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When Will The Curtain Fall On Film?

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As I’ve argued in the past, online or off, analog or digital, it’s all motion pictures. But the march toward an all-digital production and distribution chain is gaining speed, as the latest evidence — including the development of a new 4K pixel projector prototype and HD for Indies’ diary of shooting on a new 4K pixel digital camera — prove. And when that march is over, it will spell the end of celluloid.

OK, OK, I know — film stock isn’t actually celluloid anymore. It has at least advanced to the cutting-edge polymer known as vinyl. And while lots and lots of work is still being done on 35mm and 16mm (even by my classmates at NYU), like vinyl records or manual typewriters, film stock’s graduation into an anachronism used by eccentric artistes who want a nostalgic look, hoarded by collectors like myself with an urge to preserve our cultural heritage, is long overdue.

Unlike vinyl records, producing photographic film stock is an expensive and laborious process done on a factory scale. The popularity of digital cameras has made film stock a natural cost-cutting target for companies like Kodak, which is shuttering plants in Canada, England, Australia, Spain and Norway. As a result, the supply of film is getting rarer, making it more and more expensive. So as the cost of film has gone up while the cost of quality digital production tools has gone down, the shift has become inevitable.

My colleague Liz Gannes recently attended a screening at Dolby Labs in San Francisco, where film was projected side-by-side with digital, and she told me the comparison was striking. The digital image was freed from the vibrating splotches and scratches we’ve all become accustomed too, she said, and you could discern far more detail in the fabrics and textures of each shot.

For studios, schools, and equipment rental companies worried that investing in the latest digital technology will leave them with obsolete cameras in two or three years, the RED ONE camera — which began shipping on Aug, 31st — was built for upgrades. The components are modular, so as digital photographic elements improve, they can be replaced without having to toss the body and optics. Such fears of eventual obsolescence certainly aren’t stopping acclaimed director Steven Soderbergh.

Shooting digitally can change the filmmaking process itself. After all, the scarcity and price of film is what led to conventions like saying “cut” and “action” — and for that matter, rehearsing. Mel Gibson told Variety how his directing style changed when he digitally shot Apocalypto:

“It just gives you a little more room to experiment, to explore, to talk, and you’re not burning this precious stock that’s very expensive and runs out. It would have been a tragedy to burn all that film talking to them.”

An entire century of projecting dreams onto the silver screen is, by any measure, a great run. But shows like The Sopranos blurred the aesthetic line between the production of films and the production of television, and we at NewTeeVee believe that there’s little reason to draw a line between television production and production for the web. So when the end of the last spool of 35mm flaps around inside a camera, my hope is that filmmakers and critics can stop arguing over where to draw arbitrary lines and instead spend that time working on the next century of movie magic.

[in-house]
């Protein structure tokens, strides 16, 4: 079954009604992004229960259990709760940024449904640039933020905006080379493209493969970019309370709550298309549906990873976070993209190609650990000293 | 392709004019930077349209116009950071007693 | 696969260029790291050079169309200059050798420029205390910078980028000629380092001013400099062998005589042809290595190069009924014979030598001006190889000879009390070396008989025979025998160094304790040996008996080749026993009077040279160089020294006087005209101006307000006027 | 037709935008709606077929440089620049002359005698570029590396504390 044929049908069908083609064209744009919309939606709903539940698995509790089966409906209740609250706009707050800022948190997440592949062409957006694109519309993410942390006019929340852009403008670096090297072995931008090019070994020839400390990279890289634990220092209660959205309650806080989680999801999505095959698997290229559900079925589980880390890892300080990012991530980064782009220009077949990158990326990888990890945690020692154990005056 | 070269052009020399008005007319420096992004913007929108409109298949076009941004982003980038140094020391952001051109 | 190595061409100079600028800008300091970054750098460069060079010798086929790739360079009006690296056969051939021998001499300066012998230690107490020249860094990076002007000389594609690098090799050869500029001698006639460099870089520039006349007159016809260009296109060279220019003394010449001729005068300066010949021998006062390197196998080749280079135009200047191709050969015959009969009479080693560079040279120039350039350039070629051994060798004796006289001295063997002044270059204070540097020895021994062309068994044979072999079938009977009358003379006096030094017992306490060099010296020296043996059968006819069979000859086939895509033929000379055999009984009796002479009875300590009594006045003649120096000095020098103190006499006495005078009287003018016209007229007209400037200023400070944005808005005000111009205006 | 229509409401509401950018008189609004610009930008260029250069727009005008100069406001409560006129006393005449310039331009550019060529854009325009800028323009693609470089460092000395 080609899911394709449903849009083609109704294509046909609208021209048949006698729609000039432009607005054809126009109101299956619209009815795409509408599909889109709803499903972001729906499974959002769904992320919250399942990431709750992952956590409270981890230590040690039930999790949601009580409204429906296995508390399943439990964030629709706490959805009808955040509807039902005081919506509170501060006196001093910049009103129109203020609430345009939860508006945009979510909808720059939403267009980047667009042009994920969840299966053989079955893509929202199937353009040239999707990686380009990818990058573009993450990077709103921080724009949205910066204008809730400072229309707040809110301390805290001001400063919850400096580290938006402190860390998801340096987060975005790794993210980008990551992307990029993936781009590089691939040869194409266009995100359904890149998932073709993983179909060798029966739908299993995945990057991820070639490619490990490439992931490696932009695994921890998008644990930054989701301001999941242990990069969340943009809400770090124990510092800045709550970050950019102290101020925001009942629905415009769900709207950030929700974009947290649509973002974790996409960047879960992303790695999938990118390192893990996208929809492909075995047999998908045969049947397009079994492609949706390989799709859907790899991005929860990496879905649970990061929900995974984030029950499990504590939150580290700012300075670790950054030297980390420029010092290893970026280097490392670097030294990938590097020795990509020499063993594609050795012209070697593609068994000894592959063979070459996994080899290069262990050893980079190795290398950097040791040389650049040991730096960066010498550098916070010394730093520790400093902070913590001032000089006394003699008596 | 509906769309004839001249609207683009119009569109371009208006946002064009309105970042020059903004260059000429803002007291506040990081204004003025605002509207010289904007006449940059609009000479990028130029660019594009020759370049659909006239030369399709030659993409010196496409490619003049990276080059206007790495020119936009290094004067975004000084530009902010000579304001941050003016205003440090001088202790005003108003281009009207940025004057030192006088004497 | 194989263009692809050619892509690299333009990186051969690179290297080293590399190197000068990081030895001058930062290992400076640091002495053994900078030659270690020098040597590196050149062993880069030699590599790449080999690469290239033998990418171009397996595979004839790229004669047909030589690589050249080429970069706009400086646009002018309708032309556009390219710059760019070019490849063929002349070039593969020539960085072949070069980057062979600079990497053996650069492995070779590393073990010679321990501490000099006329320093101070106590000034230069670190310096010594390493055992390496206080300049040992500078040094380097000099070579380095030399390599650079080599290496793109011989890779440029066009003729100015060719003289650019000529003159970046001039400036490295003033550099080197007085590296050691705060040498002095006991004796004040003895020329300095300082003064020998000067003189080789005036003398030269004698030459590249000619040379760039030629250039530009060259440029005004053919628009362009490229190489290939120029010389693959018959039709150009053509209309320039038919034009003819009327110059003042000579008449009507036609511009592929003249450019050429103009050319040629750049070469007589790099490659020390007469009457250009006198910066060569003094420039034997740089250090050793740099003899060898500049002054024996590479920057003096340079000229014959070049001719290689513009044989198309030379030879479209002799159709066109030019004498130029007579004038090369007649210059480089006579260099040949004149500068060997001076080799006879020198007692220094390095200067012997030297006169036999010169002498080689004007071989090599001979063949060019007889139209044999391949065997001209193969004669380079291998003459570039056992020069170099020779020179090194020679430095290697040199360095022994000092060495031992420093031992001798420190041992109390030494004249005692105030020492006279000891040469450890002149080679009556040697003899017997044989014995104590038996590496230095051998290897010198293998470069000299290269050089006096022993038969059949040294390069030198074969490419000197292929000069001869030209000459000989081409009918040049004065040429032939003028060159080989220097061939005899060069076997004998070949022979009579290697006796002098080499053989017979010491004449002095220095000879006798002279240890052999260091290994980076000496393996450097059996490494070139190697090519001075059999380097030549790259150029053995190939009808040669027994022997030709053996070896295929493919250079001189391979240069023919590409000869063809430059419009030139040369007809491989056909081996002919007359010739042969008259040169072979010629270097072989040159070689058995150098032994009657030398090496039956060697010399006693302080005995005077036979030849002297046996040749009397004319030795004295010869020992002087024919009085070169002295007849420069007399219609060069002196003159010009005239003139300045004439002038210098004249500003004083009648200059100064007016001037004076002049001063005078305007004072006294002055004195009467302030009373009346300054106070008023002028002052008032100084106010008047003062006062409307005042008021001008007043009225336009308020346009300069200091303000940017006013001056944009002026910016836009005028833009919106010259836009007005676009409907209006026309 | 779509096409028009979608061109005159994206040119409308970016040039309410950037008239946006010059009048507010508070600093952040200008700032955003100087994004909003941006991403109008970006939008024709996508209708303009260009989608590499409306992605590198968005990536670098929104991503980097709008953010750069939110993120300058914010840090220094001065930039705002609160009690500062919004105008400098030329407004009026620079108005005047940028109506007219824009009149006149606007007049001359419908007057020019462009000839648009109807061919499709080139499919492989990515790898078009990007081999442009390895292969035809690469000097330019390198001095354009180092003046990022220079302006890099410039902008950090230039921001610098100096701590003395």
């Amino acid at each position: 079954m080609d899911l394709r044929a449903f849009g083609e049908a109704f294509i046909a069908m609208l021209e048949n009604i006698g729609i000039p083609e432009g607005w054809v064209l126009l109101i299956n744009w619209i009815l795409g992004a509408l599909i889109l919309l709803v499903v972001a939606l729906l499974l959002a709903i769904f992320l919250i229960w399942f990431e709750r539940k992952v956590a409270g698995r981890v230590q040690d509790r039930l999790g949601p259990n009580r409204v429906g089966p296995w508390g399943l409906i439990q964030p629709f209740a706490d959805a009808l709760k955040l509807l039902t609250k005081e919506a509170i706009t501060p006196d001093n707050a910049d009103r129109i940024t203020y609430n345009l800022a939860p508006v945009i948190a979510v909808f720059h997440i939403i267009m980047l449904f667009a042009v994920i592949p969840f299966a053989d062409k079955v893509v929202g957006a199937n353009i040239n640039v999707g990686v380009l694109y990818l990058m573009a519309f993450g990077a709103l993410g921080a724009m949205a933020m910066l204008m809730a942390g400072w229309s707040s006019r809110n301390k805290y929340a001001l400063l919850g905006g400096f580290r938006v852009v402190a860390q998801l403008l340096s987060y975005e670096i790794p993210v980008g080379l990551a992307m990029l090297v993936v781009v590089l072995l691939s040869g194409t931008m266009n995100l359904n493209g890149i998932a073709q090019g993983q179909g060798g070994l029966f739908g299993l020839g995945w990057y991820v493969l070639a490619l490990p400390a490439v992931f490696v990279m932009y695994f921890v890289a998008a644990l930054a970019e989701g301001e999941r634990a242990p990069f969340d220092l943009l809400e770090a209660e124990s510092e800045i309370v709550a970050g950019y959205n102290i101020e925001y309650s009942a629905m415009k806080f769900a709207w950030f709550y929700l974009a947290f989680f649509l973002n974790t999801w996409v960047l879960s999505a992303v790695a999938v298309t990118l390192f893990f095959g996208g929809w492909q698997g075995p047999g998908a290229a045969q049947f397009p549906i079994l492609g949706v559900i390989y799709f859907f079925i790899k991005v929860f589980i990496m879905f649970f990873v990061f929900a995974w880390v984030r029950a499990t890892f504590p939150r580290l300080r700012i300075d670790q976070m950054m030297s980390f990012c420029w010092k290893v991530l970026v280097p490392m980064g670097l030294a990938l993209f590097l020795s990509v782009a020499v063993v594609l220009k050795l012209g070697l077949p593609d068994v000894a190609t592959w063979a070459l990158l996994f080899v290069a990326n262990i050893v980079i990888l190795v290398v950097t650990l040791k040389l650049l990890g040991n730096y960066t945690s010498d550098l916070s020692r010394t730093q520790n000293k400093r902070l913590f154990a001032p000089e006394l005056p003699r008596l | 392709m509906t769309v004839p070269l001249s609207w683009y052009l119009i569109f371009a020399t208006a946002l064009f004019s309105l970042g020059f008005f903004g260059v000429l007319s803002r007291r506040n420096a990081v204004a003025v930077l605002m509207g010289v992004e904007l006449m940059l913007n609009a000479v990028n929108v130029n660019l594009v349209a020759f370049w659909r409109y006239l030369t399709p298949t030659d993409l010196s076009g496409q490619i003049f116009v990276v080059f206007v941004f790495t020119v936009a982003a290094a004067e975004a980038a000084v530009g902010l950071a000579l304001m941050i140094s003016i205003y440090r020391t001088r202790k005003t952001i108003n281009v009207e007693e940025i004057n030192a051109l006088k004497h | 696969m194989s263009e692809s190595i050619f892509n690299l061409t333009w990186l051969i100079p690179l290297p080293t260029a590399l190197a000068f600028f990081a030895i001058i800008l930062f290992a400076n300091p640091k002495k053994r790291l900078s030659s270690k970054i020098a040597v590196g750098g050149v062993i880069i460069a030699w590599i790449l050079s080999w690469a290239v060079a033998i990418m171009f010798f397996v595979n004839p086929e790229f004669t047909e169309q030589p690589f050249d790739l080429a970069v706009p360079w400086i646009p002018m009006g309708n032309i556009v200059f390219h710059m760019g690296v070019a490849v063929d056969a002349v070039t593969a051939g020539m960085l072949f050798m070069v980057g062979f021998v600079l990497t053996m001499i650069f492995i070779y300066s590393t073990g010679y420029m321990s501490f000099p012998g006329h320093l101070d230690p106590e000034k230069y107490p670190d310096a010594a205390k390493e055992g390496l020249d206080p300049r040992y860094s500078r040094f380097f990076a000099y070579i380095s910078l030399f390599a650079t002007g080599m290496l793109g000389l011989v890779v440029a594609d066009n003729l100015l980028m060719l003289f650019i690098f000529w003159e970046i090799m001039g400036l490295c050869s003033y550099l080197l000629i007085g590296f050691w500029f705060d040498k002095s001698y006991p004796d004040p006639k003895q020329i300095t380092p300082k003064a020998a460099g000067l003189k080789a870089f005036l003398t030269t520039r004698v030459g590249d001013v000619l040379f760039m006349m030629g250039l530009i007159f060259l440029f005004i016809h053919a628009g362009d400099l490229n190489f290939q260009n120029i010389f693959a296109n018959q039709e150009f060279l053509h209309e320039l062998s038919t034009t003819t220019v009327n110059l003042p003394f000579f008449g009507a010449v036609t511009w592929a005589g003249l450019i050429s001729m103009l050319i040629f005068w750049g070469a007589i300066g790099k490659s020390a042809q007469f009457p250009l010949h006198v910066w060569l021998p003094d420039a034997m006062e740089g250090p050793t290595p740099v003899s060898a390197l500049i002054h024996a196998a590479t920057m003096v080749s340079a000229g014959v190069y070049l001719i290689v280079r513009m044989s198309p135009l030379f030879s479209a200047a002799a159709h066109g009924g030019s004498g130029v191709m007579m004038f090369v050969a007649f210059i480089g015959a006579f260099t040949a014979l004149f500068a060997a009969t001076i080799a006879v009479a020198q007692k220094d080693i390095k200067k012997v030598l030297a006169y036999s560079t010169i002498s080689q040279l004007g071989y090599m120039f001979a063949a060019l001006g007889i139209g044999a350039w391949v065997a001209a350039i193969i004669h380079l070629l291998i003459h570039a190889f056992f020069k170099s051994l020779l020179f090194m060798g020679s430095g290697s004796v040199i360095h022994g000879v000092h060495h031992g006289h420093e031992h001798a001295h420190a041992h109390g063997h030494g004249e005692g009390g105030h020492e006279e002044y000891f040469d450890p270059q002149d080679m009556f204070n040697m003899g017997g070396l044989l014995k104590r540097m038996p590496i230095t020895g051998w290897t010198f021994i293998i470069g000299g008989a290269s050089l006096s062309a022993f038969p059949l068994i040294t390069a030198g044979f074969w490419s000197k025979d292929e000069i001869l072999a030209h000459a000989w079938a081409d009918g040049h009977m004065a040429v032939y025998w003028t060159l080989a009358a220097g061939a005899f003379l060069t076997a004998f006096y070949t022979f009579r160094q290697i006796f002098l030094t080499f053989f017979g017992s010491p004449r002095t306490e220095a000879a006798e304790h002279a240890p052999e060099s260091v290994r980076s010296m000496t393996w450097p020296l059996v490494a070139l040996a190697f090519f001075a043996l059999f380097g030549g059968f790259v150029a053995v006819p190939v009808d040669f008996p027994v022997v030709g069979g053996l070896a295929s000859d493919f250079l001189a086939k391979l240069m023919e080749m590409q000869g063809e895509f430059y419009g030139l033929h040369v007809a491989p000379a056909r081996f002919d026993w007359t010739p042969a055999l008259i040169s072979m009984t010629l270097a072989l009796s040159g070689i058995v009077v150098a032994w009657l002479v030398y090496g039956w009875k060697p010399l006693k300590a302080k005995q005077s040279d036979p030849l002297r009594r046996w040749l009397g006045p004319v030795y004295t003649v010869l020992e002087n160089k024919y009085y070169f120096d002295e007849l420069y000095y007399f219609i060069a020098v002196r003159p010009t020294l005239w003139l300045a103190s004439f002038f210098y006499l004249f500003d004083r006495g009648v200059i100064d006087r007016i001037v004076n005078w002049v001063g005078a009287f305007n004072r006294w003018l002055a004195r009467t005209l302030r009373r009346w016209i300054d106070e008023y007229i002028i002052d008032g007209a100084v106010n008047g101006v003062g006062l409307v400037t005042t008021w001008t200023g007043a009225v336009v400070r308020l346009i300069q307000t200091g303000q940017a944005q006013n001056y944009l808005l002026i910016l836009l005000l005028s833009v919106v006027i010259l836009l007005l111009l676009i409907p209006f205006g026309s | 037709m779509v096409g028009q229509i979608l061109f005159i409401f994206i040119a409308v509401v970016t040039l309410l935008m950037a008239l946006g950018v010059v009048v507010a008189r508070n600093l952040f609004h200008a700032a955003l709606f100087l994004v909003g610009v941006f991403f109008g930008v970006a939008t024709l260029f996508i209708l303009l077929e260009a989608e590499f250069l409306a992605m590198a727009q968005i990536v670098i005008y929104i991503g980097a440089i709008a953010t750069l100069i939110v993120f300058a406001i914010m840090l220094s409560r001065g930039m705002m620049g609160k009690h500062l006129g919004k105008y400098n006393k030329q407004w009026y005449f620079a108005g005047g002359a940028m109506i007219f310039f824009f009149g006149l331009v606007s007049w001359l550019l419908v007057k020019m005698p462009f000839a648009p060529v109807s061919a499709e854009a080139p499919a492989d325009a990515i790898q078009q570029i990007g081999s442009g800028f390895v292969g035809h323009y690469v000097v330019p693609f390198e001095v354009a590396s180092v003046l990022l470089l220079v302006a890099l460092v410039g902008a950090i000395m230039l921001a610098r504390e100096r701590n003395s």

6 Responses to “When Will The Curtain Fall On Film?”

  1. As a vinyl collector, I agree with Mark — there is a certain something to analog that isn’t strictly quantifiable. But like vinyl, it’ll simply become an issue of cost and “standard operating procedure” as more and more of the production and distribution gets converted over into digital.

    Interesting that so many festival projects are already HD. About a third of the students in my production class are shooting on Super 16mm or 35mm. And to illustrate the above point, I chose to shoot on HD specifically to reduce the cost of my project, as well as make it faster and easier to do post-production (on my laptop, instead of a Steenbeck, and with no sync sound issues).

  2. sarahmeyers

    @Mark, I disagree. I believe HD will replace analog because it’s better and people will pay for it. We hope that some day bandwidth won’t be such a problem.

    I like to think of the Electric Sheep idea by Spott Draves when relating to this issue.

  3. I’m a projectionist at the Sundance Film Festival and I can tell you this… every year, more and more films are submitted in HD. This past year, there were zero 16mm films shown. Some were shot on 16mm, but were then transfered to HD for the show. More than half the films screened were projected on video. Seeing these monster HD projectors is a sight to behold, really.

    That being said, I don’t believe HD will ever replace the warmth of analog. Just like CDs can’t replicate the sound of a well-recorded vinyl record. 1’s and 0’s just aren’t the same as wavelength. It’s probably going to boil down to a cost and distribution issue. Not an art issue.

  4. Just because we can do something doesn’t mean we should and just because we should do something doesn’t mean we will.

    I’m not sure if anyone ever said that but it felt like something Ted Schilowitz from Red Digital Cinema would say.

    Watching the Red camera project unfold has been incredible. I think the Red One is one of the most groundbreaking things to happen to filmmaking in 100 years. I look forward to seeing the many great films that will be made by people who could never before afford the tools in which to create their art.

    On August 31stt, 2007 the printing press was once again delivered to the masses. Now let’s see what they can print.

    Full disclosure: Ted is my best friend.